Evaluating the spatial resolution of an acoustic Doppler velocimeter and the consequences for measuring near-bed flows

Finelli, Christopher M., David D. Hart, Dina M. Fonseca

Limnol. Oceanogr., 44(7), 1999, 1793-1801 | DOI: 10.4319/lo.1999.44.7.1793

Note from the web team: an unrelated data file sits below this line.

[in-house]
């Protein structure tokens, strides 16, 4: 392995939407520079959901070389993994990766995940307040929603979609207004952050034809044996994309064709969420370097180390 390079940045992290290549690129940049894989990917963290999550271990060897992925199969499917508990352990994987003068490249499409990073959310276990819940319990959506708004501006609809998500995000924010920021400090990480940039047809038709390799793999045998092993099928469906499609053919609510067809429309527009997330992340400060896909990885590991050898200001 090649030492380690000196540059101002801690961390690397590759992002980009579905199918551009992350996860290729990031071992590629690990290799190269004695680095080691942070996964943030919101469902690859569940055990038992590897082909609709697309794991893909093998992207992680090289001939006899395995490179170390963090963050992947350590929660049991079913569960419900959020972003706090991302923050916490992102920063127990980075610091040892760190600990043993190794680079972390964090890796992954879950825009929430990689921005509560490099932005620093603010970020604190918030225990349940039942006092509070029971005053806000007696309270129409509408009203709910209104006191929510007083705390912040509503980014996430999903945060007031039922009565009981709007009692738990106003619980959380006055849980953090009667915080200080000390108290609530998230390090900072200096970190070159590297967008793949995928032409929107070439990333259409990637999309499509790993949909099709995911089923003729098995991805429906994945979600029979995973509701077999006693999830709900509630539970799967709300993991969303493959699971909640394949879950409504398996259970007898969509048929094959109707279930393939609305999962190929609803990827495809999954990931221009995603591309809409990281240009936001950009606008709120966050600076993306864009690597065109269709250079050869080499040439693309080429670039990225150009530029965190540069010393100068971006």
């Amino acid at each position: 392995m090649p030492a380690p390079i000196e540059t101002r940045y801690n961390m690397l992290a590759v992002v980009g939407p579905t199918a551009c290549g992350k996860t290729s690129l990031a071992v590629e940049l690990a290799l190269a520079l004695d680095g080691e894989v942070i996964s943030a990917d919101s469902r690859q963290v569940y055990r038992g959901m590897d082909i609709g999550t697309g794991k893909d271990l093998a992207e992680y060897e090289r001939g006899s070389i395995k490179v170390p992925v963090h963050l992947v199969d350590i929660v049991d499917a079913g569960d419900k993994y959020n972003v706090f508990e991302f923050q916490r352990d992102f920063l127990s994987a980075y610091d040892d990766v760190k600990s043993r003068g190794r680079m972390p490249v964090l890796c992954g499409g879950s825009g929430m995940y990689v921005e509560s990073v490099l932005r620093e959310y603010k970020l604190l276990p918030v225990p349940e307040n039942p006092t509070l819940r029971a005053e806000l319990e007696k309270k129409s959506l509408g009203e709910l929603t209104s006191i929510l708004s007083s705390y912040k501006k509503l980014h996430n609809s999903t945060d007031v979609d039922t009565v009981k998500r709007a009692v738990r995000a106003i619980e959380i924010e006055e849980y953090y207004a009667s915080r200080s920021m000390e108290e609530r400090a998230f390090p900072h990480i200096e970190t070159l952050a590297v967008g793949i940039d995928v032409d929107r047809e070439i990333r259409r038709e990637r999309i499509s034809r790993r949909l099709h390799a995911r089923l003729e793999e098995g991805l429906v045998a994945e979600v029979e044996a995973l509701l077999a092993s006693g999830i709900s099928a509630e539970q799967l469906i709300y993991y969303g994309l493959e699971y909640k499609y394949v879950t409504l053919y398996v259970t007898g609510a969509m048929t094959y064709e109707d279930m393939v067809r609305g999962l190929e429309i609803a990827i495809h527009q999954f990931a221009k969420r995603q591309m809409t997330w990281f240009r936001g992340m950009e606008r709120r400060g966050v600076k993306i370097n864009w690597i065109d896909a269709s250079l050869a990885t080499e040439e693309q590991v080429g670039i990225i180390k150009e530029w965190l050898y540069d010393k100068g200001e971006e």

ABSTRACT: The acoustic Doppler velocimeter (ADV) has recently been suggested as a promising instrument for characterizing near-bed flows, particularly in the first 10 mm above the bed where many benthic organisms live. Flow characteristics in such settings often exhibit steep vertical gradients, however, so the reliable use of the ADV requires knowledge of the size and location of the instrument’s acoustic sampling volume. We describe simple procedures for quantifying the vertical size of the ADV’s sampling volume and assessing its height above the bed. Our results indicate that the vertical size of the sample volume for the ADV we tested was much larger than expected based on the values predicted by software configuration. Moreover, this system incorrectly reported several distances needed to accurately position the sample volume near the bed (e.g., the transmitter-to-bed distance, the sample volume-to-bed distance, and the transmitter-to-sample volume distance). We also demonstrate that incorrect assumptions about the size and location of the sampling volume can lead to inaccurate near-bed flow measurements by comparing the time-averaged flow speed profiles generated by our ADV with those obtained using a hot-film velocimeter (HFV). At heights > 10 mm above the bed, both instruments yielded similar flow speed estimates. Closer to the bed, however, the flow speeds reported by ADV were as much as 60-80% less than those from HFV. These large errors in estimating near-bed flow speeds are a direct consequence of incorrect assumptions about the centerpoint and size of the ADV’s sample volume. Specifically, when the vertical size of the sampling volume is larger than its nominal size, users may mistakenly position the ADV so that the bed is included within the sampling volume, which in turn results in the underestimation of flow speeds. By validating the size and location of the sampling volume, as well as carefully monitoring signal quality parameters, users can ensure proper placement of the ADV relative to the bed and avoid erroneous measurements.

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